In contrast, in response to detector 37 deriving a binary zero output while a pulse is derived from circuit 233, AND gate 234 remains in its binary zero state hence the Q output of flip flop 235 remains in a binary one state initiated by the reset pulse output of circuit 233.

When the Q output of flip flop 235 is set to its binary zero state in response to detector 37 indicating the presence of card 17, the output of AND gate 231 is disabled. This prevents the output of frequency synthesizer 38 from clocking D flip flop 232 at the 40 Hz activation frequency of the on duty cycle portions of generator 11. Therefore, the Q and Q binary output states of flip flop 232 which control the on and off states of switches 31 and 32 respectively, are preserved. Hence the states of switches 31 and 32 are maintained until the AND gate 231 allows the frequency synthesizer 38 to further clock flip flop 232. The clocking of flip flop 232 does not resume until detector 37 ceases to derive a binary one level indicating that card 17 is no longer present in surveillance zone 201. When detector 37 derives a binary zero level indicating the absence of card 17, the Q output of flip flop 235 remains in its binary one state as a result of being reset by the pulse generated by delay and pulse shaper 233.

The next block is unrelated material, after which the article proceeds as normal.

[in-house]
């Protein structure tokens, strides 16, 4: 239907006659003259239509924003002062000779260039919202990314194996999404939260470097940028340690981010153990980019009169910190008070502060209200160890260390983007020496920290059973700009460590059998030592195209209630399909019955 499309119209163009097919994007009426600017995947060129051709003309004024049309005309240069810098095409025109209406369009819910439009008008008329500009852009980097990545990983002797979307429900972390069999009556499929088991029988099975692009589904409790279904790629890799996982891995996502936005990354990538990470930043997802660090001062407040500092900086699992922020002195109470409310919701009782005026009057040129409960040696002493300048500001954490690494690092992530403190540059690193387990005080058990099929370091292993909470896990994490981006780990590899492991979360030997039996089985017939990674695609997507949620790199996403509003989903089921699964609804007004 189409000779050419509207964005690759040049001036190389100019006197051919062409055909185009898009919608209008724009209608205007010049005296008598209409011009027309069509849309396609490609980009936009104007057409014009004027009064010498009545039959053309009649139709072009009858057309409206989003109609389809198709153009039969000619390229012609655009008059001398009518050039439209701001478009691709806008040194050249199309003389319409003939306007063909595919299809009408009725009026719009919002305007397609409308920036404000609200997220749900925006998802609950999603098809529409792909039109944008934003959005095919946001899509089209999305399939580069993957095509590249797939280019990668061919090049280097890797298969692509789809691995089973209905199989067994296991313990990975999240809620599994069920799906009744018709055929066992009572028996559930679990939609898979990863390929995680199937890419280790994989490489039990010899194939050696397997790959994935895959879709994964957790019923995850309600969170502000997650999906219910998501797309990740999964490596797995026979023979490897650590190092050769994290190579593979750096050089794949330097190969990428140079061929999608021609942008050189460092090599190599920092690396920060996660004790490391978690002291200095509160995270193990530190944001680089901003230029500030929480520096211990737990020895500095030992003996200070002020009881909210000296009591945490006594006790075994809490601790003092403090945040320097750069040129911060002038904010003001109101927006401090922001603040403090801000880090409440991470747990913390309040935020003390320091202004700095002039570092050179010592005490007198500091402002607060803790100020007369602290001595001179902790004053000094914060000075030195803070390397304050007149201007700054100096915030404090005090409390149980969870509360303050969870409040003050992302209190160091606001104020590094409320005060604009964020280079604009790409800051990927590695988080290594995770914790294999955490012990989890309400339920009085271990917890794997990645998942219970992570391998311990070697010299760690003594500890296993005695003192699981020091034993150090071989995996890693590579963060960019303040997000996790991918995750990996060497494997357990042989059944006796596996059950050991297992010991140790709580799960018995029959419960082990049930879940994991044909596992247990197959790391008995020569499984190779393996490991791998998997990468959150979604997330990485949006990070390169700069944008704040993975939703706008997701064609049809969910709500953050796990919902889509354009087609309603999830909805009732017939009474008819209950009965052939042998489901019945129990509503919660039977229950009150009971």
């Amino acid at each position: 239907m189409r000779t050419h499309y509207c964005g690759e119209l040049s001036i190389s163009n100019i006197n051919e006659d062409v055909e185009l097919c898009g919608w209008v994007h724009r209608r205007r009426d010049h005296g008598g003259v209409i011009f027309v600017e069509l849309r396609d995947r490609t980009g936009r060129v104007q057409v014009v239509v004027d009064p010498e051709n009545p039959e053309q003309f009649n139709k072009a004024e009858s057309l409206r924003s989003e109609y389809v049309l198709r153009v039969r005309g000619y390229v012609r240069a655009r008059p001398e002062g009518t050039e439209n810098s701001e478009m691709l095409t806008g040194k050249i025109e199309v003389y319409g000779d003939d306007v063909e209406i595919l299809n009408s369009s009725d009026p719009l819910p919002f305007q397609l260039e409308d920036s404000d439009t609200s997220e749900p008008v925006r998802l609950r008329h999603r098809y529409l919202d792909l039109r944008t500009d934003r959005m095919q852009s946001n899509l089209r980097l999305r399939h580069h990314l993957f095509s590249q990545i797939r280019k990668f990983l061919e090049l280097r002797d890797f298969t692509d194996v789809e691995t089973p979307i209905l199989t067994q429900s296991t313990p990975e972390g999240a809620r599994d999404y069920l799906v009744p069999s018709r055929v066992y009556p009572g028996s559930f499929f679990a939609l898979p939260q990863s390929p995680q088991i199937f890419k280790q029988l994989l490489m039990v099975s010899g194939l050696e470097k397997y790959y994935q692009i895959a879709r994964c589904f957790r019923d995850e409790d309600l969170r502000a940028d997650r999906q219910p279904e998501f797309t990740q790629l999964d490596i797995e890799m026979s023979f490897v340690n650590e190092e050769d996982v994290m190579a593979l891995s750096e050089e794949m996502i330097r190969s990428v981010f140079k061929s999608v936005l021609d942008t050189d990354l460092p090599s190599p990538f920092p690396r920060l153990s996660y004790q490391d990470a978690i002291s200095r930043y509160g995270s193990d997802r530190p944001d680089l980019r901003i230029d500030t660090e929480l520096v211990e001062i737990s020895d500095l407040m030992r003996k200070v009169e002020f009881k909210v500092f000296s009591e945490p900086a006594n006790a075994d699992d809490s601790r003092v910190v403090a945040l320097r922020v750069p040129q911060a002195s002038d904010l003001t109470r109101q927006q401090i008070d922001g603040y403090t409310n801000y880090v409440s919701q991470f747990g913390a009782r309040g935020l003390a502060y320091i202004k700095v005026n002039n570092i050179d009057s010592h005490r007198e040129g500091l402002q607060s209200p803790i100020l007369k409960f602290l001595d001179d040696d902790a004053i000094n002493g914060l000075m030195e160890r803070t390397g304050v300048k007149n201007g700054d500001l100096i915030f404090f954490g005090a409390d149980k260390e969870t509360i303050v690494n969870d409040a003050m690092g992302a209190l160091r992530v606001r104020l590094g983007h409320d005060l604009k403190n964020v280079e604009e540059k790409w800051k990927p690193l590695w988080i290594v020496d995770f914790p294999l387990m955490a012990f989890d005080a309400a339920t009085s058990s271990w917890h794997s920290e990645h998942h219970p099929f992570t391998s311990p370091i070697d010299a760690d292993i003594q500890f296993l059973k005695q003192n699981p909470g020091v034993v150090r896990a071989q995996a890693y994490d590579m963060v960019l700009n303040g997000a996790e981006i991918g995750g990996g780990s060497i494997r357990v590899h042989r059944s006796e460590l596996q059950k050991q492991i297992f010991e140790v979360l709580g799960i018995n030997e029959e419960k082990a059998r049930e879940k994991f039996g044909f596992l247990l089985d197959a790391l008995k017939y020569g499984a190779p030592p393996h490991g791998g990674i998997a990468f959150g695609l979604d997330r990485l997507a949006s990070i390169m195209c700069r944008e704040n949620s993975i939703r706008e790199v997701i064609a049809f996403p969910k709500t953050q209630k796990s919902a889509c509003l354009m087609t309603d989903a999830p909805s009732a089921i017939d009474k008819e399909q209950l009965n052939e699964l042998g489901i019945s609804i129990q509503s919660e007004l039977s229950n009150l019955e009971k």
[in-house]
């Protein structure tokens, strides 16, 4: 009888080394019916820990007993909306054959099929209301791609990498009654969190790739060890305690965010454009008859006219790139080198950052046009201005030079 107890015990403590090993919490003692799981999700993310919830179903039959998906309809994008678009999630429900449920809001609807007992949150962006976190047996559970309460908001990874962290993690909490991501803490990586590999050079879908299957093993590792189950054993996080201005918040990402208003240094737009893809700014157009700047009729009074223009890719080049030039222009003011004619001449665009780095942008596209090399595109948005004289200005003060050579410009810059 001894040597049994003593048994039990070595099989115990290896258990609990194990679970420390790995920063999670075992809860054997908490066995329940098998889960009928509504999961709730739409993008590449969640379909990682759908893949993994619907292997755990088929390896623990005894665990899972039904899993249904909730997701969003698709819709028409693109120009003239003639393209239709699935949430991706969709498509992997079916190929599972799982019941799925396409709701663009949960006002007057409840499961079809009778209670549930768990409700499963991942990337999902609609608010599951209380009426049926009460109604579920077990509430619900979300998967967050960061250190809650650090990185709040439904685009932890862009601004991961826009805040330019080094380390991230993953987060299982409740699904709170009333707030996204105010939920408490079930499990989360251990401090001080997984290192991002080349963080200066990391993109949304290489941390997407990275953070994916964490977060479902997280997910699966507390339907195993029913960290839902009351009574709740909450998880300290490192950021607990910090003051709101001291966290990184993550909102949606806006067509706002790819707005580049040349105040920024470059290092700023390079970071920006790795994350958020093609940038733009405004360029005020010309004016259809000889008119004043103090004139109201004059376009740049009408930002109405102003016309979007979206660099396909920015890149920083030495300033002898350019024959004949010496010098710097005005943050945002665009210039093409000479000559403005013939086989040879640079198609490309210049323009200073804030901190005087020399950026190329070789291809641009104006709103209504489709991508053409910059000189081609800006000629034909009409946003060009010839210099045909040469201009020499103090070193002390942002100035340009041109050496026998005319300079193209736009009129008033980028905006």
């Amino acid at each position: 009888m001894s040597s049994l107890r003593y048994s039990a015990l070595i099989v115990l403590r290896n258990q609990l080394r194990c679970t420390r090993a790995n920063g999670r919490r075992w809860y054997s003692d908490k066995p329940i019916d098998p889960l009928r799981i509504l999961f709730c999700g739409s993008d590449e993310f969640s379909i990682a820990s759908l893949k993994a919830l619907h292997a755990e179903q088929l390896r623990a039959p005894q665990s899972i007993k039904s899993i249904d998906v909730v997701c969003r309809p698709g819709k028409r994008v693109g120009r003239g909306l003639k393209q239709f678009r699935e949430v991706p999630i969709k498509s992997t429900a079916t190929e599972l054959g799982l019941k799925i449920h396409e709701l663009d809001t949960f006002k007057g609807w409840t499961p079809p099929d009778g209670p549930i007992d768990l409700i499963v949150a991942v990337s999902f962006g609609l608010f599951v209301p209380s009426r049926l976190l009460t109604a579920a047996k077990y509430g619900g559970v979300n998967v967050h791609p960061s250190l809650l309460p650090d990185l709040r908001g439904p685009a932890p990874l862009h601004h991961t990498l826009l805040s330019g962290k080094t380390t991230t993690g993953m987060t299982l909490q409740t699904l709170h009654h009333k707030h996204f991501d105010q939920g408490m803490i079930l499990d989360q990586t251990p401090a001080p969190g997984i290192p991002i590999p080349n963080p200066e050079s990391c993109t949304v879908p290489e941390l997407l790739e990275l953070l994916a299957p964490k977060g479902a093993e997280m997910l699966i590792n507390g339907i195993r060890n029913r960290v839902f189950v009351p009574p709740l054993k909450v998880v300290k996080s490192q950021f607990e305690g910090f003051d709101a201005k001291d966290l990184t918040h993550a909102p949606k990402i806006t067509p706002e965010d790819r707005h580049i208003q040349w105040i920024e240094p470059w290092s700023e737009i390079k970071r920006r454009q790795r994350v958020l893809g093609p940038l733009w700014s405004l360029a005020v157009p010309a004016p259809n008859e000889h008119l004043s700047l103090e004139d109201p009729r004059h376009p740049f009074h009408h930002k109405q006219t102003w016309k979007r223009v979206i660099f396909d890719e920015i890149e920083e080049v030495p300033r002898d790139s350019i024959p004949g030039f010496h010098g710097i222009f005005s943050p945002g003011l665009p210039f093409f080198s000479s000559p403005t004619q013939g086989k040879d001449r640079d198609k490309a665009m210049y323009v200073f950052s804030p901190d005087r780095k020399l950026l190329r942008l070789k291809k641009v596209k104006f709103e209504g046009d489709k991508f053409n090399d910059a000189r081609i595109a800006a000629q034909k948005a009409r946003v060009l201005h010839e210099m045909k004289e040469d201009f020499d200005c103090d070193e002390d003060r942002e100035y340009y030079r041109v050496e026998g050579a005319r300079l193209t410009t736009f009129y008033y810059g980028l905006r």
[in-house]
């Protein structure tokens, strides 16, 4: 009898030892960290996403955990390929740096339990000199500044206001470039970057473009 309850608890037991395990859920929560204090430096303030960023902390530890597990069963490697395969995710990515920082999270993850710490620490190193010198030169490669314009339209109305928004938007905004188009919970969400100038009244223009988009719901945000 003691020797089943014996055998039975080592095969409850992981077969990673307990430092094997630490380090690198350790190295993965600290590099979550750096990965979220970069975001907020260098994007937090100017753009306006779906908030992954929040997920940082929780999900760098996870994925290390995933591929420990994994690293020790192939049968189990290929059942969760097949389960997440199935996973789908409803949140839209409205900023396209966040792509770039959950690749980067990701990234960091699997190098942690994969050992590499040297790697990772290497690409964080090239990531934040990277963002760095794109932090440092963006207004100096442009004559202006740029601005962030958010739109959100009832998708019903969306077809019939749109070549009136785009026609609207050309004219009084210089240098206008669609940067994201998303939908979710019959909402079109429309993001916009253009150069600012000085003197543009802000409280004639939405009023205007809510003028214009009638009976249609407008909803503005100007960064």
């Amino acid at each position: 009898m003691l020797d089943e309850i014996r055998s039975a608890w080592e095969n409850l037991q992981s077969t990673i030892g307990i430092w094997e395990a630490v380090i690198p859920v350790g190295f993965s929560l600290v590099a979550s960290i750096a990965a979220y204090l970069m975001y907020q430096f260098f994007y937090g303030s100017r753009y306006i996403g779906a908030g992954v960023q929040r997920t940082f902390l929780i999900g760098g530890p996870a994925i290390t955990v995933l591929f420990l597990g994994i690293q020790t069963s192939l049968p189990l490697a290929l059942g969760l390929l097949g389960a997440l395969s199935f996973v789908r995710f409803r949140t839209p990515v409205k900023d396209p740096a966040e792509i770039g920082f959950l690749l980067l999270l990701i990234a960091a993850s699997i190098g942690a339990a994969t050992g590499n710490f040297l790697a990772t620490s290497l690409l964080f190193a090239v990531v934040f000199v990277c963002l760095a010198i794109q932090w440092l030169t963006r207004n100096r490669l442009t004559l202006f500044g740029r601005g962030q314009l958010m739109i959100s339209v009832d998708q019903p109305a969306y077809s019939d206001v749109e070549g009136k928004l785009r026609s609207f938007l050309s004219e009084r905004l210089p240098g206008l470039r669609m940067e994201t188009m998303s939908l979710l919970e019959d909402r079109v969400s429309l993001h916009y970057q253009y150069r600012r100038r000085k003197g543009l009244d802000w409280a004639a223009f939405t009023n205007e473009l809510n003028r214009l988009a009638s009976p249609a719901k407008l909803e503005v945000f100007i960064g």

Therefore, the clocking of flip flop 232 and hence alternate selection of switches 31 and 32 is resumed.

While there has been described and illustrated one specific embodiment of the invention, it will be clear that variations in the details of the embodiment specifically illustrated and described may be made without departing from the true spirit and scope of the invention as defined in the appended claims.

Claims (18)

I claim:
1. An article surveillance system wherein a structure responds to a first pulsed inductive magnetic field to derive a second pulsed inductive magnetic field having a predetermined occurrence time relative to the occurrence time of the first magnetic field comprising AC power line activated transmitter means for periodically deriving the first pulsed inductive magnetic field, AC power line activated receiver means responsive to the second pulsed inductive magnetic field, means for synchronizing the occurrence time of the first magnetic field and the activation of the receiver means so the receiver means is activated while the second magnetic field is incident on coil means of the receiver means, said synchronizing means including first and second separate zero crossing detectors for power lines activating the transmitter means and the receiver means, the first and second zero crossing detectors being respectively included in the transmitter and receiver means.